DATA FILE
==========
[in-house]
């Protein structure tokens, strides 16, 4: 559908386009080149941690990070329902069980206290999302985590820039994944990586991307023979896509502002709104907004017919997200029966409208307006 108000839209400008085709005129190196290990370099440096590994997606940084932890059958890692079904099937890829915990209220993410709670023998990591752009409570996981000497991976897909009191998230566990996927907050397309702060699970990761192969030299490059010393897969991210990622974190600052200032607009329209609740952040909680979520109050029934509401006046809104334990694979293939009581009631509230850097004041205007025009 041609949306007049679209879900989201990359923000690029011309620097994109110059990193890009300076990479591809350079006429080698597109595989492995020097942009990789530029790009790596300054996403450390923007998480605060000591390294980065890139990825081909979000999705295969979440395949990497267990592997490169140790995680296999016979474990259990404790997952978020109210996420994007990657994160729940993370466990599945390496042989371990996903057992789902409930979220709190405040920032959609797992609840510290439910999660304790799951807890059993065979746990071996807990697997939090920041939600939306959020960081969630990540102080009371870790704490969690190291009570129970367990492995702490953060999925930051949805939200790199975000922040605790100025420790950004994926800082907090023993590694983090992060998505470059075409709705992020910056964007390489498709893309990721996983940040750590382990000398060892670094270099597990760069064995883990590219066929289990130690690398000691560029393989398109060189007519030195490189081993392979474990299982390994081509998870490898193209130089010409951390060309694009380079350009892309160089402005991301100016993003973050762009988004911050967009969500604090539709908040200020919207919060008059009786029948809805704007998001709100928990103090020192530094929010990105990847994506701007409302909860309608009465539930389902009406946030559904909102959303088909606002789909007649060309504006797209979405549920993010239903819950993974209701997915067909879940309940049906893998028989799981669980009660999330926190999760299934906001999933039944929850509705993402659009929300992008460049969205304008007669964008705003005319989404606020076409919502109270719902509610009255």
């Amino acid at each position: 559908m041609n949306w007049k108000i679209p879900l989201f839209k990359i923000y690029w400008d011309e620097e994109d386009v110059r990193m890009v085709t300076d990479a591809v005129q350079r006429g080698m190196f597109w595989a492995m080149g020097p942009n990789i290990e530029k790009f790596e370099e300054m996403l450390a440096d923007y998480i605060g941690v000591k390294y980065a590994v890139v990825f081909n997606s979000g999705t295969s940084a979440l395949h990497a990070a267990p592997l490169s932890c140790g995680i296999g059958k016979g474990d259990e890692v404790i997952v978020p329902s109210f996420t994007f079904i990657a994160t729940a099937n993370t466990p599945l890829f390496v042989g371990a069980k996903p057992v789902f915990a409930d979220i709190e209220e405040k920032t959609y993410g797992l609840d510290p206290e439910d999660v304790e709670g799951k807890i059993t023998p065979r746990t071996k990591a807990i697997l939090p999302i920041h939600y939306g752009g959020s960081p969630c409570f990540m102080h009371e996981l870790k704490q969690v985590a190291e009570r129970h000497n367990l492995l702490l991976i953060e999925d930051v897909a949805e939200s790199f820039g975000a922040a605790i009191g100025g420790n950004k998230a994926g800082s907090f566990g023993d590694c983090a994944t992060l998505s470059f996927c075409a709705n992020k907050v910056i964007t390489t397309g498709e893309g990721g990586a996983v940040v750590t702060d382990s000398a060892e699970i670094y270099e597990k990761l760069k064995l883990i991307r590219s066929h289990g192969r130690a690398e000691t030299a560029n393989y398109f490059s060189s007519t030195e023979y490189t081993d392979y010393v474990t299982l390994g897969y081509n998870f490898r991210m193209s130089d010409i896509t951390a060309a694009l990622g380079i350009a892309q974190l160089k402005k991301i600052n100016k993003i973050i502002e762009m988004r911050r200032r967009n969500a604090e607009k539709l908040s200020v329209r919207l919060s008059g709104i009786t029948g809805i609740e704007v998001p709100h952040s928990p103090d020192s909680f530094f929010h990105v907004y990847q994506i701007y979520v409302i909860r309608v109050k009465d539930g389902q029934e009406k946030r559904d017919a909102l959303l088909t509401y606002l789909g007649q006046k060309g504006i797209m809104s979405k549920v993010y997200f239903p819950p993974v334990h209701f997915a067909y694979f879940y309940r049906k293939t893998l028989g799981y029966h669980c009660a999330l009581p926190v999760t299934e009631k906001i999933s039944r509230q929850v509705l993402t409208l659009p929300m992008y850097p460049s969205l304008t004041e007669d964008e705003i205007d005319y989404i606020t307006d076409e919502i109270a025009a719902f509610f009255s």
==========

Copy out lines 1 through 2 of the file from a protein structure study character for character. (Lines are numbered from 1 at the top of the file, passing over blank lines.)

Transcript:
[in-house]
């Protein structure tokens, strides 16, 4: 559908386009080149941690990070329902069980206290999302985590820039994944990586991307023979896509502002709104907004017919997200029966409208307006 108000839209400008085709005129190196290990370099440096590994997606940084932890059958890692079904099937890829915990209220993410709670023998990591752009409570996981000497991976897909009191998230566990996927907050397309702060699970990761192969030299490059010393897969991210990622974190600052200032607009329209609740952040909680979520109050029934509401006046809104334990694979293939009581009631509230850097004041205007025009 041609949306007049679209879900989201990359923000690029011309620097994109110059990193890009300076990479591809350079006429080698597109595989492995020097942009990789530029790009790596300054996403450390923007998480605060000591390294980065890139990825081909979000999705295969979440395949990497267990592997490169140790995680296999016979474990259990404790997952978020109210996420994007990657994160729940993370466990599945390496042989371990996903057992789902409930979220709190405040920032959609797992609840510290439910999660304790799951807890059993065979746990071996807990697997939090920041939600939306959020960081969630990540102080009371870790704490969690190291009570129970367990492995702490953060999925930051949805939200790199975000922040605790100025420790950004994926800082907090023993590694983090992060998505470059075409709705992020910056964007390489498709893309990721996983940040750590382990000398060892670094270099597990760069064995883990590219066929289990130690690398000691560029393989398109060189007519030195490189081993392979474990299982390994081509998870490898193209130089010409951390060309694009380079350009892309160089402005991301100016993003973050762009988004911050967009969500604090539709908040200020919207919060008059009786029948809805704007998001709100928990103090020192530094929010990105990847994506701007409302909860309608009465539930389902009406946030559904909102959303088909606002789909007649060309504006797209979405549920993010239903819950993974209701997915067909879940309940049906893998028989799981669980009660999330926190999760299934906001999933039944929850509705993402659009929300992008460049969205304008007669964008705003005319989404606020076409919502109270719902509610009255």